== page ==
The Mystery of Madlib Revealed In His Most In-Depth Video Interview
Certain Hip-Hop artists go to an extreme to avoid the media. Dr. Dre and Eminem are two of the more selective artists, who often shun easily-available press, even during album cycles. Kanye West, Drake, and even DOOM will do interviews more regularly, albeit when convenient for themselves. One artist, who for more than 15 years has all but run from any spotlight is Madlib. “I don’t talk in front of people. I don’t talk in front of my friends,” says the veteran, bluntly.
Even when the Oxnard, California MC/DJ/producer was an early member of the Lootpack and Likwit Cru, he seemingly dodged the mic and the camera lens as much as possible. Fast forward almost 20 years, and the artist born Otis Jackson, Jr. appeared briefly in Stones Throw Records documentary Our Vinyl Weighs A Ton, he once did a 2009 cover profile with Wire magazine, but admits he’s not really interested in media-promoting the litany of albums he releases each year. In a 2016 that’s witnessed Madlib secure a placement on his first #1 charting LP (Kanye West’s The Life Of Pablo) as well as release his first track with Nas on it (care of J Dilla’s The Diary), the creator of Quasimoto, Yesterday’s New Quintet, Beat Konducta, and a host of side projects has remained in the cut. In April, the Red Bull Music Academy gathered Madlib for a small audience—the second time they’ve done so since 2002. Moderator Jefferson “Chairman” Mao asks all the right questions, and Madlib opens up—in a way that makes sense for him.
At times, the one-hour interview is a bit uncomfortable. When Madlib says of his old label “Man, fuck Wolf,” (12:00) referring to Stones Throw Records’ Peanut Butter Wolf, the host and audience appear shocked—before the deep-voiced Hip-Hop and Jazz veteran reveals he’s only joking. Elsewhere in the interview, Madlib struggles to explain the methodology to his productions—which have attracted Erykah Badu, Yasiin Bey, De La Soul, and the latest, Anderson .Paak (15:00). A man of proud simplicity, Madlib fights against vast revisions and over-production. The artist who once made Madvillainy in a former Cold War-era bomb shelter studio says he now records in a Free Mason castle. Pressed as to why, “cheap rent” is all the Beat Konducta really will volunteer.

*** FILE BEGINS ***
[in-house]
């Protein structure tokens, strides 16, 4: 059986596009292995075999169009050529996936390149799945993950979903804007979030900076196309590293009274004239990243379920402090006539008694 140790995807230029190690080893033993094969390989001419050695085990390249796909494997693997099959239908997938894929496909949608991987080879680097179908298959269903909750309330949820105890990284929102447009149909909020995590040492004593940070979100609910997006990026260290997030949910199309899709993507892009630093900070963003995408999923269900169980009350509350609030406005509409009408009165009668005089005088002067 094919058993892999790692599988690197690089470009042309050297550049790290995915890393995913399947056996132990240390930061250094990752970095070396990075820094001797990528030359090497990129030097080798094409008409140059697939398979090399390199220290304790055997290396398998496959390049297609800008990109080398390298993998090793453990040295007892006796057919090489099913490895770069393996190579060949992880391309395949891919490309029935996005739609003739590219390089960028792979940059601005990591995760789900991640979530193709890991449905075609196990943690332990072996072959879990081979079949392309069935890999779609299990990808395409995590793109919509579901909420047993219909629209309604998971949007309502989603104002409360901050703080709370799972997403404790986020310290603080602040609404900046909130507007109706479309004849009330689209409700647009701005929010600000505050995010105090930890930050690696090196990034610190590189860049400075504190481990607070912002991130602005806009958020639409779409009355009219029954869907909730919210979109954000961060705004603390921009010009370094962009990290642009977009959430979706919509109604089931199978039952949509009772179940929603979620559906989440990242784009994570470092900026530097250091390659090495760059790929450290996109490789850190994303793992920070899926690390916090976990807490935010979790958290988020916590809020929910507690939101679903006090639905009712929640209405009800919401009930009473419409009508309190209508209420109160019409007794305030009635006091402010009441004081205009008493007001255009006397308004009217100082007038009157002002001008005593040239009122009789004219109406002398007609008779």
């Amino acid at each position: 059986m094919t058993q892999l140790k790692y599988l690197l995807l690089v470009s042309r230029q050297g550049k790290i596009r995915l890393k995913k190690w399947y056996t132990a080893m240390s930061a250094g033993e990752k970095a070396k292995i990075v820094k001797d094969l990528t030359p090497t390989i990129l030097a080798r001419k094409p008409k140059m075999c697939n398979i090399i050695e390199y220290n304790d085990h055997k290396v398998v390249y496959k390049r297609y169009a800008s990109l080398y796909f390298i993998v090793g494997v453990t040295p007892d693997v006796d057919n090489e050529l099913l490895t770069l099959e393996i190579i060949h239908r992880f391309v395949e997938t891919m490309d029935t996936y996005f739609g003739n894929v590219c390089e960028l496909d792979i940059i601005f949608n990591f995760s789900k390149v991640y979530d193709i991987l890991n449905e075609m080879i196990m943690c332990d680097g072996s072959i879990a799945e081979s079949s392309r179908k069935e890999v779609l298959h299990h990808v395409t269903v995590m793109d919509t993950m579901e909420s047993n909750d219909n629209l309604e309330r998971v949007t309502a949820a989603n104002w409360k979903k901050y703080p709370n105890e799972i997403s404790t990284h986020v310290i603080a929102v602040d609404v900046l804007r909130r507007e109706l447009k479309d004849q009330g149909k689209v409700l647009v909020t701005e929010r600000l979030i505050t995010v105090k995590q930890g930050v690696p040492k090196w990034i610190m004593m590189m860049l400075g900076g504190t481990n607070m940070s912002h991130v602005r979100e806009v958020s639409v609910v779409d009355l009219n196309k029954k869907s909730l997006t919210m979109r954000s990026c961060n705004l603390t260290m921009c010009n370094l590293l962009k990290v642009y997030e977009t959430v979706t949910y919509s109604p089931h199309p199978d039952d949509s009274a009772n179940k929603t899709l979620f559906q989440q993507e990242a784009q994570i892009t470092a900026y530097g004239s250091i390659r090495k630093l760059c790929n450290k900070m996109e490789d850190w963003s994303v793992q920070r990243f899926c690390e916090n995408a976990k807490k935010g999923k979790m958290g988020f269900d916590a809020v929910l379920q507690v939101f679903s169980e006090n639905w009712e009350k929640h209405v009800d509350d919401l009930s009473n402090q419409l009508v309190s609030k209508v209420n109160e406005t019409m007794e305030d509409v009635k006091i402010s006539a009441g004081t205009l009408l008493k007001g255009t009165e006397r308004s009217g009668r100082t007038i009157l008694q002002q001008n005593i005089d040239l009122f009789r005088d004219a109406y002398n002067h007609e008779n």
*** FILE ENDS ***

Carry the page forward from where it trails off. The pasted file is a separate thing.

Underneath these answers are a lot of information though. Unlike past interviews, Heads can really watch Madlib’s earnest way of looking at the world. He admits that he’s been sampling since junior high school. He casually reveals that he handed Kanye West and company six beat CDs. The one featuring what would be the main basis to “No More Parties In L.A.” was in fact an entire digital reel of Madlib specifically sampling Walter “Junie” Morrison’s 1976 Suzie Supergroupie album. The track “Suzie Thundertussy” is the basis for what West and company would choose for their 2016 LP. To make things even more interesting, Madlib reveals he made that particular creation on an iPad (22:00). Notably, Madlib regularly reconstructs entire albums on whims. “Da Loop Digga” as he’s often called himself made a whole beat CD of pre-1989 Prince samples in the days between his April 21 death and the interview. Aside from Madlib’s inner-circle, no one will ever hear it. Elsewhere in the interview, Madlib casually mentions that in addition to he and Freddie Gibbs’ sophomore album Bandana, his Madlib Invazion imprint will be launching a producer series that will include releases by Pete Rock, Slum Village’s Young RJ, and others (29:30). For those hoping for it, in the same interview, Madlib says he has 20 DOOM/Madvillainy tracks. Asked about the new cats Madlib is mentoring, the O-X veteran opts not to give names. Just as E-Swift would force Madlib to eventually broke out on his own after works on the first three Alkaholiks albums, the pupil is now in the mentor’s chair.
Perhaps above any revealing answers, or the way Madlib confirms the disappearance of Quasimoto (“I don’t even fuck with Quas’ no more; fuck that nigga”) chides the creator, and his own Showbiz-like retirement from rapping, is just a man who is utterly obsessed with music, and creating it exclusively on his terms (46:20). Madlib admits he makes music for himself and a close circle around him. He jokes that if paid, he’ll add seven more “record rooms” to his house. However, he stresses that even with G.O.O.D. Music, Universal Motown, and Sire/Warner Bros. Records showing up in his mailbox, it’s never about money.
In any era when producers are trying to be brands just as big as the vocalists, Madlib has done so for years, simply by being himself.